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Preventive Medicine

CALIFORNIA | LOCAL
April 8, 1993
It was with considerable interest and nostalgia that I read your article (March 28) on health care in Rochester, N.Y., and its possible role as a model for national health-care reform. Having spent eight years at the University of Rochester as an undergraduate and medical student, I feel that I can cast some additional perspective on that community and its health-care system. There are multiple reasons why such a system may be difficult to emulate. The University of Rochester has among the finest medical and nursing schools in the nation, and ones in which the community medicine department has had an unusually long, special and active role in the community.
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CALIFORNIA | LOCAL
August 25, 1990
In response to "Vigilantes String Up the Marlboro Man," by Bruce Fein and Edwin Meese, Commentary, Aug. 19: I have not read such arrogant, overblown hogwash since Spiro Agnew was attacking "nattering nabobs." Their column contains so many errors of fact and unfair innuendoes that it is hard to know where to begin in making a response. I will limit myself to just one issue. The authors state: "Wilfred Dewey smoked cigarettes for four decades before his 1980 death . . . (and)
OPINION
October 3, 2012
Re "French unveil 75% supertax," Sept. 29 The article forgets to mention what the French get in return for their high tax rates. All French citizens have access to nearly free medical care, and in emergencies, doctors make house calls. The French get paid maternity leave for 16 weeks and free medical leave to take care of a sick relative. Nurses visit homes for free, private day care is heavily subsidized and parents receive a subsidy for every child born. Single parents get an additional allowance.
HEALTH
January 11, 2010
Setting the pace Getting 10,000 steps per day roughly coincides with the latest U.S. Department of Health and Human Services recommendation that adults get a minimum of 150 minutes of moderate-intensity exercise per week. The key word here is "moderate" -- not all steps meet that requirement. Shuffling around the kitchen making dinner is hardly equivalent to racing to catch a bus or walking an energetic dog. Any movement is good, of course, but to make the steps count as beneficial as possible, they should be fairly sustained.
BUSINESS
July 24, 2009 | Jerry Hirsch
Doctors recommend against eating more than 2,300 milligrams of sodium a day. Order a Denny's double cheeseburger and you'll consume 3,880 milligrams in one sitting, almost double the suggested daily allowance of salt. Denny's meals "are dangerously high in sodium," according to a lawsuit filed Thursday by a New Jersey man with the support of the Center for Science in the Public Interest, a nonprofit group active in nutrition and food safety issues.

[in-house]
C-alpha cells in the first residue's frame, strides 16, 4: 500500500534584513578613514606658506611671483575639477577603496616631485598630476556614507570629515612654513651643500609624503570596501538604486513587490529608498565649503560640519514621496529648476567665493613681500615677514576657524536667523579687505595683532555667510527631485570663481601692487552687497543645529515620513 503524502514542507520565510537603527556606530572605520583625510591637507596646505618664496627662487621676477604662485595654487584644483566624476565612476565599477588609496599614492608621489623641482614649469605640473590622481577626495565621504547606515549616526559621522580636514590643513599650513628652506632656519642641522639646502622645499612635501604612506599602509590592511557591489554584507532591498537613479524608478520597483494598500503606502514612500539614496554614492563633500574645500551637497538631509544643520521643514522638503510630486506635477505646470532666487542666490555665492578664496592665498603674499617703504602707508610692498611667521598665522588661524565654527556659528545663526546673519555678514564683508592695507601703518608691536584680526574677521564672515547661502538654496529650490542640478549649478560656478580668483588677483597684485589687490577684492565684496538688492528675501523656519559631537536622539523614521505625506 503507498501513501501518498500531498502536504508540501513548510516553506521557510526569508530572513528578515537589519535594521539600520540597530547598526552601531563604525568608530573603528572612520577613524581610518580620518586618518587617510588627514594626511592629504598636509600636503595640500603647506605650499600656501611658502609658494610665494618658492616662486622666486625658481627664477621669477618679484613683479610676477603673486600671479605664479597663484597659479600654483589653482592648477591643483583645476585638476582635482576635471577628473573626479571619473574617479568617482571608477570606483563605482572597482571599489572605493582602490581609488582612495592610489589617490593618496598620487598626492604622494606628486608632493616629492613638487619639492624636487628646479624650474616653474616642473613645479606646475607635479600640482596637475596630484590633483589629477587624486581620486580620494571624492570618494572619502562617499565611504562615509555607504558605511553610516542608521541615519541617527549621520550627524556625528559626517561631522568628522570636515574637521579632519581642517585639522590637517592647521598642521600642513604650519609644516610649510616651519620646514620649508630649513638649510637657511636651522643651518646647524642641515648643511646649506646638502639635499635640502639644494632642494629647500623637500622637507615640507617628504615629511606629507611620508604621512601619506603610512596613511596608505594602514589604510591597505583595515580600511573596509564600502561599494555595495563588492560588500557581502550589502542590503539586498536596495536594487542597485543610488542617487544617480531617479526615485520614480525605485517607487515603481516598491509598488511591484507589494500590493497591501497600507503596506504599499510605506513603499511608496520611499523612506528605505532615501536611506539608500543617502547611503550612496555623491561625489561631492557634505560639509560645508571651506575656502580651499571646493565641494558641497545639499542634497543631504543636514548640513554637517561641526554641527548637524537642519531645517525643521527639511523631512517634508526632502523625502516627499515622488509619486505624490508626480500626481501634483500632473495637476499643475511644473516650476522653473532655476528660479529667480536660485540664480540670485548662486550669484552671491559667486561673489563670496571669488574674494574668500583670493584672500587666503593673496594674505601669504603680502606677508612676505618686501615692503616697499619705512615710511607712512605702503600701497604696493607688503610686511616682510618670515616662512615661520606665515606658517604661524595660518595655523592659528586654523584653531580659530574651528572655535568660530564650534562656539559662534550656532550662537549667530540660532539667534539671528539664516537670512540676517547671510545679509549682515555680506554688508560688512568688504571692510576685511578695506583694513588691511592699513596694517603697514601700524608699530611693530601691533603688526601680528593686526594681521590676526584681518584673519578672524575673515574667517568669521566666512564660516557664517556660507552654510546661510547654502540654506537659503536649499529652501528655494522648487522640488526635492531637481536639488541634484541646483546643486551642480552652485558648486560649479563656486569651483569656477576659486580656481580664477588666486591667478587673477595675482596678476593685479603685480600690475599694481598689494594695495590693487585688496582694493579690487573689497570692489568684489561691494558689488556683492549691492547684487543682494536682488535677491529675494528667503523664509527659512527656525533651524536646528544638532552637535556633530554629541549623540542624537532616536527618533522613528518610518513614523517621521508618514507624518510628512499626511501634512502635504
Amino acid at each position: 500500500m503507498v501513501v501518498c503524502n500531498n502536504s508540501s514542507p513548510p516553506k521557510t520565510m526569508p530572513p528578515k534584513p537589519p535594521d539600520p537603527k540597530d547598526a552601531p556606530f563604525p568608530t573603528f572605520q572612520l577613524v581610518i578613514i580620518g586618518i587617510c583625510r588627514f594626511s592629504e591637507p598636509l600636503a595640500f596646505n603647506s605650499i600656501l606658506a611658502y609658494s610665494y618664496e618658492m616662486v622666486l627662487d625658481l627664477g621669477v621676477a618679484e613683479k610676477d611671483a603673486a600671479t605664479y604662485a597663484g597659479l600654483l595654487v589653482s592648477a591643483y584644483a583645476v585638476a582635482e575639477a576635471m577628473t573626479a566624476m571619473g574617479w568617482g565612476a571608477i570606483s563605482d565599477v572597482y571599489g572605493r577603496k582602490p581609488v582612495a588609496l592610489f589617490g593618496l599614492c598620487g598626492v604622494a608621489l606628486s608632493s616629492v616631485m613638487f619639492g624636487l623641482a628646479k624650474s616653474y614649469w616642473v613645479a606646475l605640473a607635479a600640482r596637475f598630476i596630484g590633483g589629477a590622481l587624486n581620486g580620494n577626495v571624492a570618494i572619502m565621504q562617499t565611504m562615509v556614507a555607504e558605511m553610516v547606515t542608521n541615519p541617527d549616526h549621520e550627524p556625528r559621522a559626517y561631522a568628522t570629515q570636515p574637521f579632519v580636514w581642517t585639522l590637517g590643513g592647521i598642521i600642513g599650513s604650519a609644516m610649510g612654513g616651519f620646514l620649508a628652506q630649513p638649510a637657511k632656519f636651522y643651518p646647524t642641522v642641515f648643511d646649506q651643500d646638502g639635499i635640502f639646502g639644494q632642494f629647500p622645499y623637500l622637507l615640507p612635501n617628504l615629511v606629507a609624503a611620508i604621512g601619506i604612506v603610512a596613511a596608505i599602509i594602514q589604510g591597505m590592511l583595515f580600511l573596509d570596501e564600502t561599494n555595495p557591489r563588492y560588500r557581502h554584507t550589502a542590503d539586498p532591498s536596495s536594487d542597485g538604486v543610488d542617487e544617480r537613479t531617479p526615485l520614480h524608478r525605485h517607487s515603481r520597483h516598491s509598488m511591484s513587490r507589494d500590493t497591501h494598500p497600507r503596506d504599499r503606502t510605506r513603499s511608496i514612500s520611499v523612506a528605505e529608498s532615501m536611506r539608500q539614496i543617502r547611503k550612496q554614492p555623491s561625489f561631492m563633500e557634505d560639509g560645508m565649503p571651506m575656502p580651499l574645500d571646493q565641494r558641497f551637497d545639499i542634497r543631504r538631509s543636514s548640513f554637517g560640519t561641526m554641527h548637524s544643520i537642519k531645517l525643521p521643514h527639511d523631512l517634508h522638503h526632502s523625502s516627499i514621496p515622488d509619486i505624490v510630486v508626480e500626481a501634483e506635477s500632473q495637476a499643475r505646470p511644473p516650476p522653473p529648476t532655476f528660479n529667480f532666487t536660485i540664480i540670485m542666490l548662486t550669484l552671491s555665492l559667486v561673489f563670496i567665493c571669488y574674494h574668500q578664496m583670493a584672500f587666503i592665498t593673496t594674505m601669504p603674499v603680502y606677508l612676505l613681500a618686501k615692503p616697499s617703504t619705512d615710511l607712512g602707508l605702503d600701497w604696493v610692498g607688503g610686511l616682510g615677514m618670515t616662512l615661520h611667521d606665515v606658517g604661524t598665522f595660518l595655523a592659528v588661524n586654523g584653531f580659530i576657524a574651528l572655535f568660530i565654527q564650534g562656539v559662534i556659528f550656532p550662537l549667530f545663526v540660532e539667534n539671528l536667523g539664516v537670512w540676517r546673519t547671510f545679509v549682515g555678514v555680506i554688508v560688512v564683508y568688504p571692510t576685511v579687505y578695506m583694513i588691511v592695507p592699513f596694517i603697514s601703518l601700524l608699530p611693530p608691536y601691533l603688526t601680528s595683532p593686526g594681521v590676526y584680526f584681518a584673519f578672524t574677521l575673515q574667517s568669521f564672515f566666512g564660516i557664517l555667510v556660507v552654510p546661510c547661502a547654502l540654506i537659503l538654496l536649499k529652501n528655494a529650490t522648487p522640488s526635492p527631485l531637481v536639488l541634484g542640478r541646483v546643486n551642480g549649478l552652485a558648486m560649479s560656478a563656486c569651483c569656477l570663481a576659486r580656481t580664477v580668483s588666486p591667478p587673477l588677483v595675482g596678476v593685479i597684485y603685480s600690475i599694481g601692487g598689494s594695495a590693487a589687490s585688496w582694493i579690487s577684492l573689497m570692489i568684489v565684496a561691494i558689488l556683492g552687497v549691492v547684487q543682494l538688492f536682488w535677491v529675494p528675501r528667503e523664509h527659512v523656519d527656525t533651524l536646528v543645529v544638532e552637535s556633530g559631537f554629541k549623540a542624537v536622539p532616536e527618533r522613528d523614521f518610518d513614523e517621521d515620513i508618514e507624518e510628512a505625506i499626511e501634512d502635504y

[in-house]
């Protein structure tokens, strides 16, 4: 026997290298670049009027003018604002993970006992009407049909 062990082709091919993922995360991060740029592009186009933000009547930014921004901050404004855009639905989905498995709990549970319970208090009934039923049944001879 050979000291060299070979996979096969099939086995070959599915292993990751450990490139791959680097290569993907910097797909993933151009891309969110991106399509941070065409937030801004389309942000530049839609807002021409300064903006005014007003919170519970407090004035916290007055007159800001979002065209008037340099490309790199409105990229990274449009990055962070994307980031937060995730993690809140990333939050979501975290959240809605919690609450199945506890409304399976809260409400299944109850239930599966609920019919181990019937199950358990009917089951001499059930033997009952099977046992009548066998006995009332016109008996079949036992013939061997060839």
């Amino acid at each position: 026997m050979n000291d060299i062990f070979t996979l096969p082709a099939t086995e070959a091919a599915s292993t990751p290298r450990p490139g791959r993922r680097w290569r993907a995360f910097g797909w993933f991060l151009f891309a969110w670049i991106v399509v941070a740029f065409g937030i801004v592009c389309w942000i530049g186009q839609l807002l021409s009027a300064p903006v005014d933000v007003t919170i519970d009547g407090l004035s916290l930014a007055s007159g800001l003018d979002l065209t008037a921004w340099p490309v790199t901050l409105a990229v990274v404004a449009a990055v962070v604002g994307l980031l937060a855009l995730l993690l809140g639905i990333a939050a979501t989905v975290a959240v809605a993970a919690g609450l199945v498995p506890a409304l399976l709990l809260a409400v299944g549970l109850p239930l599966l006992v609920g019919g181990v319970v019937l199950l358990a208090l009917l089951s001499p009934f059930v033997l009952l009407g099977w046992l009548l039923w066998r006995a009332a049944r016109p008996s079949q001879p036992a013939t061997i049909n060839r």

NEWS
August 26, 1991 | BOB BAKER, TIMES STAFF WRITER
The public health physician and the brothel-keeper were destined to hook up. Dr. Gary Richwald, a former UCLA professor who directs Los Angeles County's sexually transmitted disease program, had spent much of the last decade studying what he calls "sex industry workers." Russ Reade, a longtime Northern California high school biology and sex-education teacher, had left the classroom in search of riches 10 years ago, buying and managing one of Nevada's most famed houses of legal prostitution.
TRAVEL
March 12, 2006 | Kathleen Doheny, Healthy Traveler
A week before your trip to Mexico, the express mail van drops off a small package that might just save your vacation. You open it carefully and dial the number listed on the instruction sheet. The nurse who answers gives you instructions on how to prepare, then drink the vaccine that's just been delivered. You stir it into a flavored beverage and drink it, hoping it will protect you from traveler's diarrhea. That scenario may sound like fantasy but could be closer to reality than you think.
HEALTH
July 3, 2006 | Valerie Ulene, Special to The Times
Americans will go to great lengths to protect themselves from medical risks -- even when the level of risk is unclear or unproven. The threat of mad cow disease drives some people to boycott beef, pesticide concerns lead others to eat only organic foods, and fears about vaccine safety prevent some parents from immunizing their children. Ironically, some of these same people fail to act against serious, and well-documented, medical risks.
OPINION
January 22, 2012
The Obama administration's willingness to defend insurance coverage for family planning services against attacks from conservatives and religious groups is good news for women and for the health of the nation. Last year, the administration first proposed that, like other preventive medical goods and services, contraception and general family planning coverage should be available under the healthcare reform law without a co-payment or deductible. Not just churches but many of their affiliated organizations protested — with the backing of conservative Republicans — that they should not have to pay to provide insurance coverage for medical services that run counter to their beliefs.
NEWS
October 4, 2010
Going to see the doctor for a checkup usually includes a chat about diet and exercise, especially if the patient is overweight. But those talks may not have any influence on shedding pounds, says a new study -- unless the doctor was motivating and empathetic. Conversations between 40 primary care physicians and 461 of their overweight or obese patients were recorded by researchers who wanted to see if weight was mentioned by the doctor and, if so, in what manner. Overall, doctors talked about weight in 69% of appointments, and that conversation took up an average 3.5 minutes, or 15% of a typical 20-minute visit.
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